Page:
Dip a chunk of a gold and silver alloy into acid, and the silver quickly dissolves. This process--called dealloying--leaves behind an unusual form of gold whose surface is filled with near-atomic size nooks and crannies, giving it a spongelike appearance when viewed through a high-powered microscope. Why dealloyed gold adopts this odd structure has long puzzled scientists. Now, researchers from Johns Hopkins and three other universities, writing in the journal Nature, say they've solved this materials science mystery. By capturing near-atomic scale images of the metal with a scanning electron microscope and by constructing computer models of the dealloying process, the researchers produced a series of mathematical equations describing how the porous gold evolves.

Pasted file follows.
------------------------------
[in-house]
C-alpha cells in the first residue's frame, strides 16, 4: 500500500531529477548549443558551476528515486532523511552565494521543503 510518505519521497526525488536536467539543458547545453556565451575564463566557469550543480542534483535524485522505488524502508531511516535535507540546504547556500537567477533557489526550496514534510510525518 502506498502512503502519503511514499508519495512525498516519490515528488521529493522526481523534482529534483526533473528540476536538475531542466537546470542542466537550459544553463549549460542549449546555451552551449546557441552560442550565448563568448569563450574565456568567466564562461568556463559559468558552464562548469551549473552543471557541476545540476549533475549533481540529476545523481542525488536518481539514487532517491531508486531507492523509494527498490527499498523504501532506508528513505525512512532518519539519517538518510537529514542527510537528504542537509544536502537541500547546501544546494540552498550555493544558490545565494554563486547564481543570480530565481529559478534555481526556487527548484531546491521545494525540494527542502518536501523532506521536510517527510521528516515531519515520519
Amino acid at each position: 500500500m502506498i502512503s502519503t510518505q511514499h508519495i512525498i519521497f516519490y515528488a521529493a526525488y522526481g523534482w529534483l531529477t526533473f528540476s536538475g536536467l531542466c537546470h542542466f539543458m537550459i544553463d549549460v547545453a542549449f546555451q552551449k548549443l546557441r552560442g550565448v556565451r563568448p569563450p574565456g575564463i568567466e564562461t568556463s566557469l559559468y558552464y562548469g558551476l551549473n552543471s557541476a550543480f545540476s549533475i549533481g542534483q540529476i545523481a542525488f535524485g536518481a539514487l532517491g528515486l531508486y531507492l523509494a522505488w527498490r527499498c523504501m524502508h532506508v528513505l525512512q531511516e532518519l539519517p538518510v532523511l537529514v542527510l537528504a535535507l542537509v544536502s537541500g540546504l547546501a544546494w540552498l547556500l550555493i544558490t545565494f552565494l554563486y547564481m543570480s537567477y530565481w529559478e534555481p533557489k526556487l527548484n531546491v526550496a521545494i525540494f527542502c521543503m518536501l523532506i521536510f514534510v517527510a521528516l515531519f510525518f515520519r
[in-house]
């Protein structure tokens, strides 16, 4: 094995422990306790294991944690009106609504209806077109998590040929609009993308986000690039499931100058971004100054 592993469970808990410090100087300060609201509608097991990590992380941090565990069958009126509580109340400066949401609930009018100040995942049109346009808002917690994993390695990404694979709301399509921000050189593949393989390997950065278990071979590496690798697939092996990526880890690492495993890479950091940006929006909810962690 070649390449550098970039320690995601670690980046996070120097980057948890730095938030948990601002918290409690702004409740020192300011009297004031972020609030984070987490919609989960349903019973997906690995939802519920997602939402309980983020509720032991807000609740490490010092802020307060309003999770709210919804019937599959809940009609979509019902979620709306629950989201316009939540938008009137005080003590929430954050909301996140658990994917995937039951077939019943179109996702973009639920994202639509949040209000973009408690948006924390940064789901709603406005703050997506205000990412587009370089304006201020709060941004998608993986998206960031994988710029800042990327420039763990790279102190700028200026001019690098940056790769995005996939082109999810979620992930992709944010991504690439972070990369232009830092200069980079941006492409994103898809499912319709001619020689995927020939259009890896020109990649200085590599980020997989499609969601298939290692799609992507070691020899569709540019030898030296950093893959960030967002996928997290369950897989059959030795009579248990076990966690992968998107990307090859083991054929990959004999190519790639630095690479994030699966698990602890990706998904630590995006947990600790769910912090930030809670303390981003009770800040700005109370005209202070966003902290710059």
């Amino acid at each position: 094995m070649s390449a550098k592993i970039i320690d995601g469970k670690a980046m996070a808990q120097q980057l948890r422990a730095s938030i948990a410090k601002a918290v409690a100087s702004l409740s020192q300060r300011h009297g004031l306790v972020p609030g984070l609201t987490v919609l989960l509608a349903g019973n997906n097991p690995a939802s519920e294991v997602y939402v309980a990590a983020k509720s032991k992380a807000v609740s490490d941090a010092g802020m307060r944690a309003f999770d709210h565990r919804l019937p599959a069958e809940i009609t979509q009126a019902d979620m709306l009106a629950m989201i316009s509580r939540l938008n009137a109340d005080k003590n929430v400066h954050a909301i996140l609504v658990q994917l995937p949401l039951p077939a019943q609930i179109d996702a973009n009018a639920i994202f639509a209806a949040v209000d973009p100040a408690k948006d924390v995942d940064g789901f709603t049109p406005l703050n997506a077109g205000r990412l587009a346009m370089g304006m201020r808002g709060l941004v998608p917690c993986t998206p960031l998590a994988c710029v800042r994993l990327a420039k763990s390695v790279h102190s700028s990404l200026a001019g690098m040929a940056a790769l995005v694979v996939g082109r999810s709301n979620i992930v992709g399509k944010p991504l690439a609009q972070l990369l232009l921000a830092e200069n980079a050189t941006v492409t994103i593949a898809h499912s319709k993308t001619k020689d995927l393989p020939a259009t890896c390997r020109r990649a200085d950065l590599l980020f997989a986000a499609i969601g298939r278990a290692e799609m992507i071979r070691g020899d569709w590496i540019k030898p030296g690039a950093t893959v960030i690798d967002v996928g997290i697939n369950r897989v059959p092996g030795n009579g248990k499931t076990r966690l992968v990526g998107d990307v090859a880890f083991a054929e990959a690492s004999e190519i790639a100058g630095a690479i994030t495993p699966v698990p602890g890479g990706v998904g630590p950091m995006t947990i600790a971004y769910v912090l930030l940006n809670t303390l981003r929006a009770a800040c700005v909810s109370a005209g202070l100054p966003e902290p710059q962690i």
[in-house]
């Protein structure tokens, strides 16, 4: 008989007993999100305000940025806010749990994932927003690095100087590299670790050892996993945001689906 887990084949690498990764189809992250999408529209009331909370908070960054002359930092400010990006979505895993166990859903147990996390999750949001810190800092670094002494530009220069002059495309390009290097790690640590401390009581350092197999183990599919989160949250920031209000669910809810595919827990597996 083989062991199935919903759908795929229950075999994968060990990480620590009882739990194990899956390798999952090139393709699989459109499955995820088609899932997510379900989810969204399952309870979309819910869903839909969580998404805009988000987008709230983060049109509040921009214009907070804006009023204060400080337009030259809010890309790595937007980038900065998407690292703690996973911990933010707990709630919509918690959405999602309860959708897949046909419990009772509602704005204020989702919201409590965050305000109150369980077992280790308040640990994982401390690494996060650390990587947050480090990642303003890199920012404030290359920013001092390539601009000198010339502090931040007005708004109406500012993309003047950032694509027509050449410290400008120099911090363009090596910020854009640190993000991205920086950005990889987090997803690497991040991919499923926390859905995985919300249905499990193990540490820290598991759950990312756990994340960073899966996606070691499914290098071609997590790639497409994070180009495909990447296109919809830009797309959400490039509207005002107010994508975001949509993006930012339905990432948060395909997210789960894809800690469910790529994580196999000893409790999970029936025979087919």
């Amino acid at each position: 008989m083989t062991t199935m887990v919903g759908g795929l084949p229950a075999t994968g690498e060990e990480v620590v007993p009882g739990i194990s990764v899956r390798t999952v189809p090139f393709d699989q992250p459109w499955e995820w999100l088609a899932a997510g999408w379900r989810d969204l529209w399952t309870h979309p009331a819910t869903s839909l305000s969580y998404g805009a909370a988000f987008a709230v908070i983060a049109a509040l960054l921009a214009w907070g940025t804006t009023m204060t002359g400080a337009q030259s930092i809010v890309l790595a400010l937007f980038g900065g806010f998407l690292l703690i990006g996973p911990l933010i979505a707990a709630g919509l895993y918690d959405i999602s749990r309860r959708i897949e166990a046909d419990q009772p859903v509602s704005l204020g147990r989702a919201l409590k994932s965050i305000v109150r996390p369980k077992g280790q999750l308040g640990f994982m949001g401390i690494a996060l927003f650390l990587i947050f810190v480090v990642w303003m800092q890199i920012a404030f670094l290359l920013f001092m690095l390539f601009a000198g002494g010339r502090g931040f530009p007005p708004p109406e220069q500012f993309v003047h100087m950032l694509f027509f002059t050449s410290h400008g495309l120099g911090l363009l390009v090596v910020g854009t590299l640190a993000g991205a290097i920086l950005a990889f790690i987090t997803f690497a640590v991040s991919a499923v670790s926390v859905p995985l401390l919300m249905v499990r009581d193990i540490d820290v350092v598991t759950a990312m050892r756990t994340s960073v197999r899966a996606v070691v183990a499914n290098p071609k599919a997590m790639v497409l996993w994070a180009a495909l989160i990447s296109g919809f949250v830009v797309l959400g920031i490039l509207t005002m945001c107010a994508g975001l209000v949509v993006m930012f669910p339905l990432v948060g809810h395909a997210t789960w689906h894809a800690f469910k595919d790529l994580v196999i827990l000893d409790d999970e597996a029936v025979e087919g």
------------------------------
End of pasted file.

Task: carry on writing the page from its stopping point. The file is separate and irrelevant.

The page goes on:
The above story is based on materials provided by Johns Hopkins University. Note: Materials may be edited for content and length.
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